While a couple of dozen conservative and libertarian public interest groups today litigate vigorously in all sorts of areas, they concentrate almost exclusively on federal courts.  The reason is simple:  with limited resources, it’s important to seek the most broadly applicable precedents.  But that leaves vast areas of law—and potentially helpful constitutional doctrines—largely untapped.  And it means that state courts are too often the province of left-wing interest groups.

The Institute for Justice will begin changing that this fall when we launch our state chapter initiative.  Institute chapters, starting with Arizona, will bring litigation based on state constitutions and statutes to vindicate economic liberty, private property rights, school choice and free speech.  The potential is vast and the Institute’s strategic initiative will rapidly fill a crucial void.  Even suffering resource disparities, we will succeed as we have in the federal courts.  After all, both the federal and state constitutions were designed to safeguard individual rights and limit the power of government.  We don’t have to distort original intent; we merely have to vindicate it.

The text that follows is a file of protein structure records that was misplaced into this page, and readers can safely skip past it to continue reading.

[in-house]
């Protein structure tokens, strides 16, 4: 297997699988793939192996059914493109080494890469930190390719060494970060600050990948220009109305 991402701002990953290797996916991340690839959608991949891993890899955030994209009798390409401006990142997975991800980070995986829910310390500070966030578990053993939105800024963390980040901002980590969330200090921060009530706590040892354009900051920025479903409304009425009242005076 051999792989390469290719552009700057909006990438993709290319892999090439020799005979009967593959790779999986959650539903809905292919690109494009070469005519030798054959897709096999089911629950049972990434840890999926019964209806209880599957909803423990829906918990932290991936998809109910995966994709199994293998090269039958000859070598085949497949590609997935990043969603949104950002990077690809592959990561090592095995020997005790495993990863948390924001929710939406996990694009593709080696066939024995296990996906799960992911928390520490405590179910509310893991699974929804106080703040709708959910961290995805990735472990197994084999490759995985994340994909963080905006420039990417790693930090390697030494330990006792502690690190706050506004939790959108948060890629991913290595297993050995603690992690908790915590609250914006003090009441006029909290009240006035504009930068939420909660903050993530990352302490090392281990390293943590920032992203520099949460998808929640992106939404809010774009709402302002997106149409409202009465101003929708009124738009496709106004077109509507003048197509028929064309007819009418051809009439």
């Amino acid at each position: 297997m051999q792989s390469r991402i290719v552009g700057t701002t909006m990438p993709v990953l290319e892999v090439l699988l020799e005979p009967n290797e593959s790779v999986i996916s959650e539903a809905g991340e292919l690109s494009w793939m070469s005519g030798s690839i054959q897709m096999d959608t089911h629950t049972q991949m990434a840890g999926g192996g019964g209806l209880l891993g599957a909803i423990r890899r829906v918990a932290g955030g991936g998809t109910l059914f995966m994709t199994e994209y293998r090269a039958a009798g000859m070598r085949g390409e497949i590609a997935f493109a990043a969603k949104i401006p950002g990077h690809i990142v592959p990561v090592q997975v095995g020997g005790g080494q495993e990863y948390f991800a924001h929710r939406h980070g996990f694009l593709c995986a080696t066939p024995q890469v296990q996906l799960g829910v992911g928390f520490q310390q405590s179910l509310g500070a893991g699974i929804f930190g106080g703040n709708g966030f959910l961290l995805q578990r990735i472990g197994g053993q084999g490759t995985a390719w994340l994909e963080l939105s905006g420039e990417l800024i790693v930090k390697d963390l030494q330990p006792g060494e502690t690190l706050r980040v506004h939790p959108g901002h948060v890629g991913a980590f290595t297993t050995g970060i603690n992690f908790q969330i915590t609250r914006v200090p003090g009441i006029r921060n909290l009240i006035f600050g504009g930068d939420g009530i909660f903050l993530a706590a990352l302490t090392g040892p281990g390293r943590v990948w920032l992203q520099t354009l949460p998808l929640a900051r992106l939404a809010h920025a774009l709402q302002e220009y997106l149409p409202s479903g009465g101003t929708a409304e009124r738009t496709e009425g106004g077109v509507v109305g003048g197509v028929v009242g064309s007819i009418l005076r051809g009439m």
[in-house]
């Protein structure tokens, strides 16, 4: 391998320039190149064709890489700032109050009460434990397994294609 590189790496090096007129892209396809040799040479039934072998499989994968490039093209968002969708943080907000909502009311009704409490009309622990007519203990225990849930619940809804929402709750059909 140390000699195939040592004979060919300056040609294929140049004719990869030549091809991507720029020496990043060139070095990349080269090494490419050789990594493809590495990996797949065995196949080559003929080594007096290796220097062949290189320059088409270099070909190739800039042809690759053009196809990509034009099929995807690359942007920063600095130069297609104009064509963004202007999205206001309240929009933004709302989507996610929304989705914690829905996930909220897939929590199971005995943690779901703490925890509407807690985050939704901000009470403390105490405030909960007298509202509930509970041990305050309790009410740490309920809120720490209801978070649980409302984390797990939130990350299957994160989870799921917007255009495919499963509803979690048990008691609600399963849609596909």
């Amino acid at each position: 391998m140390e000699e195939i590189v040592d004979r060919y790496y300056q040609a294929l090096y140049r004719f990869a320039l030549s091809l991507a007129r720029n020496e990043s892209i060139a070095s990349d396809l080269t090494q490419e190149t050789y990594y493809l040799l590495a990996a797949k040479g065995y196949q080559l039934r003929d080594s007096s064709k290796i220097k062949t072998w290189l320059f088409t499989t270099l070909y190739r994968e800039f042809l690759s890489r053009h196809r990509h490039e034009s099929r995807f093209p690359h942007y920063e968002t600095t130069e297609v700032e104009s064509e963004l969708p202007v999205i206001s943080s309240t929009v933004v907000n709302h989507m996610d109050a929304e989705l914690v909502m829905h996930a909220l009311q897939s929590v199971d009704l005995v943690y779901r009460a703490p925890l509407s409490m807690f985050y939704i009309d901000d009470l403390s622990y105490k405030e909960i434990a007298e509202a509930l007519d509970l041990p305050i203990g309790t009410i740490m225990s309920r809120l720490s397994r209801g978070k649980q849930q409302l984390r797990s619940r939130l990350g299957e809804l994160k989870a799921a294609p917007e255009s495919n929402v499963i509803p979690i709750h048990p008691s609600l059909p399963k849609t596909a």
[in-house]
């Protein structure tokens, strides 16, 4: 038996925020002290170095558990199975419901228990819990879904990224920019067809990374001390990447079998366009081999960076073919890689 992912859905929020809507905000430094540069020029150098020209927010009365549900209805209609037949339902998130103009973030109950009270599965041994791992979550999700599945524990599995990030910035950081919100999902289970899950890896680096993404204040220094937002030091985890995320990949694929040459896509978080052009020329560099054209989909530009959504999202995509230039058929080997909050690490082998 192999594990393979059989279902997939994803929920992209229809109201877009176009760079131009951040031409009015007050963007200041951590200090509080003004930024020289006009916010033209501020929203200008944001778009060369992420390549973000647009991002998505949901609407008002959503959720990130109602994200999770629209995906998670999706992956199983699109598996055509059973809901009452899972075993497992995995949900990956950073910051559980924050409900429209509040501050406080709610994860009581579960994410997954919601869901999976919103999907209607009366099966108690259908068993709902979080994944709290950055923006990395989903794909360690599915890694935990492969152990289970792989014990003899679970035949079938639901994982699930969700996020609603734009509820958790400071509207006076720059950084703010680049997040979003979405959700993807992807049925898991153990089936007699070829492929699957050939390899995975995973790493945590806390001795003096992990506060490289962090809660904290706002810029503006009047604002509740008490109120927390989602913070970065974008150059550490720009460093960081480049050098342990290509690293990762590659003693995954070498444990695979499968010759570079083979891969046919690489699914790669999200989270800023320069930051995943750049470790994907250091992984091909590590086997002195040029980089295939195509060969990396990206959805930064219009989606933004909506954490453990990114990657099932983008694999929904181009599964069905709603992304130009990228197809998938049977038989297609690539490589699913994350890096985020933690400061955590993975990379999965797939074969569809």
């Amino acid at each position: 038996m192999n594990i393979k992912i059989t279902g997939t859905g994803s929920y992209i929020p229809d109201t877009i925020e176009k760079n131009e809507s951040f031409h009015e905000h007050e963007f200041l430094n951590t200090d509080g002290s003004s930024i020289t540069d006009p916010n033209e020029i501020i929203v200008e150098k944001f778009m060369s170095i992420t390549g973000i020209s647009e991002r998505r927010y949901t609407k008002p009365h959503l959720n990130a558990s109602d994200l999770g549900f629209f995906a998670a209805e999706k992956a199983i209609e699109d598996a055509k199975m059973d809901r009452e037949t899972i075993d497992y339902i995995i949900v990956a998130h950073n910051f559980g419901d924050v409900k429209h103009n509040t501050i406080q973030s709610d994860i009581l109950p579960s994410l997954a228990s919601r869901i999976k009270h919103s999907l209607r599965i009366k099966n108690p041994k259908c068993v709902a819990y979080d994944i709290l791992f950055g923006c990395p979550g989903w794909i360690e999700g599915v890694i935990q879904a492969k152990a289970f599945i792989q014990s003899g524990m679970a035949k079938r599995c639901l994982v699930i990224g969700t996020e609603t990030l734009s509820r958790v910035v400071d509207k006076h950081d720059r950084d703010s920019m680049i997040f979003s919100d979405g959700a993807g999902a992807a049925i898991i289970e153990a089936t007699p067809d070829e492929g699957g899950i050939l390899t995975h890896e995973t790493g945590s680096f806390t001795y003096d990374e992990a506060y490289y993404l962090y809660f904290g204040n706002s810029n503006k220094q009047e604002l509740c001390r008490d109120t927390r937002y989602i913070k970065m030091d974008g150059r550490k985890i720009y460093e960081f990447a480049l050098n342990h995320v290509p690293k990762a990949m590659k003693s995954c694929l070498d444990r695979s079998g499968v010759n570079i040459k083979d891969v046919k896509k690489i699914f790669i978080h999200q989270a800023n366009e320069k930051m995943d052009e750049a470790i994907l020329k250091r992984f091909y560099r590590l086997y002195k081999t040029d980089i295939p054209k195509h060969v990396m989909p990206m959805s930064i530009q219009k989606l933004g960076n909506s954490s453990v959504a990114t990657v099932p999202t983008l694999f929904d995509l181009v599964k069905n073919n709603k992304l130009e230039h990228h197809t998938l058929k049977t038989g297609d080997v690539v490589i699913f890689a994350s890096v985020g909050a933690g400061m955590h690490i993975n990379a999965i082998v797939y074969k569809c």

The Framers understood that state and local governments could be a threat to liberty—or a safeguard.  So it’s not surprising that much of our litigation challenges such grassroots tyranny.  From headquarters in Washington, D.C., we will continue to attack grassroots tyranny in federal and state courts.  Adding state-based chapters to our already potent litigation arsenal will make IJ uniquely effective, transforming us from a national to a nationwide organization.  It’s time to get started.

Chip Mellor is IJ’s president and general counsel, and Clint Bolick is IJ’s vice president and director of state chapter development.

Also in this issue

IJ’s 2001 Summer Clerks & Interns

Nebraska Activist Leads Local Fight Against Eminent Domain Abuse